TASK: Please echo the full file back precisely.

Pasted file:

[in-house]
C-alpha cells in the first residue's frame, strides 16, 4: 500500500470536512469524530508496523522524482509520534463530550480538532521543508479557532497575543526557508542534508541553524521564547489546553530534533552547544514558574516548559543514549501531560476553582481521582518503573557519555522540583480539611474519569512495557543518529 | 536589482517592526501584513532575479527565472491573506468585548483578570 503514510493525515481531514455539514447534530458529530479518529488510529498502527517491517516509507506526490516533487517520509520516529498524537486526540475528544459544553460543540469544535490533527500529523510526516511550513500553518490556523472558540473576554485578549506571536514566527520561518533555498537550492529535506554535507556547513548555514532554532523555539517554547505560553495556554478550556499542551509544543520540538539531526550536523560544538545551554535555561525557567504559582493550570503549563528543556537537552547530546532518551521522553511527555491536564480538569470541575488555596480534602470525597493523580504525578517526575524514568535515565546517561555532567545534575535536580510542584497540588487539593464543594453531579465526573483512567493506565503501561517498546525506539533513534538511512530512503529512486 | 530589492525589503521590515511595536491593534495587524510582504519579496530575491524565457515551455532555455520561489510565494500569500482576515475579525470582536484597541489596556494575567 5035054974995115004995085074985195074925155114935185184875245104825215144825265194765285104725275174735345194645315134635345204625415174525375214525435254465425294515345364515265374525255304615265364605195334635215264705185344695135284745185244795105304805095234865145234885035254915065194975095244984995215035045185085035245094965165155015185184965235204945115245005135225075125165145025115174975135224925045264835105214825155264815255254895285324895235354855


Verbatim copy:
[in-house]
C-alpha cells in the first residue's frame, strides 16, 4: 500500500470536512469524530508496523522524482509520534463530550480538532521543508479557532497575543526557508542534508541553524521564547489546553530534533552547544514558574516548559543514549501531560476553582481521582518503573557519555522540583480539611474519569512495557543518529 | 536589482517592526501584513532575479527565472491573506468585548483578570 503514510493525515481531514455539514447534530458529530479518529488510529498502527517491517516509507506526490516533487517520509520516529498524537486526540475528544459544553460543540469544535490533527500529523510526516511550513500553518490556523472558540473576554485578549506571536514566527520561518533555498537550492529535506554535507556547513548555514532554532523555539517554547505560553495556554478550556499542551509544543520540538539531526550536523560544538545551554535555561525557567504559582493550570503549563528543556537537552547530546532518551521522553511527555491536564480538569470541575488555596480534602470525597493523580504525578517526575524514568535515565546517561555532567545534575535536580510542584497540588487539593464543594453531579465526573483512567493506565503501561517498546525506539533513534538511512530512503529512486 | 530589492525589503521590515511595536491593534495587524510582504519579496530575491524565457515551455532555455520561489510565494500569500482576515475579525470582536484597541489596556494575567 5035054974995115004995085074985195074925155114935185184875245104825215144825265194765285104725275174735345194645315134635345204625415174525375214525435254465425294515345364515265374525255304615265364605195334635215264705185344695135284745185244795105304805095234865145234885035254915065194975095244984995215035045185085035245094965165155015185184965235204945115245005135225075125165145025115174975135224925045264835105214825155264815255254895285324895235354855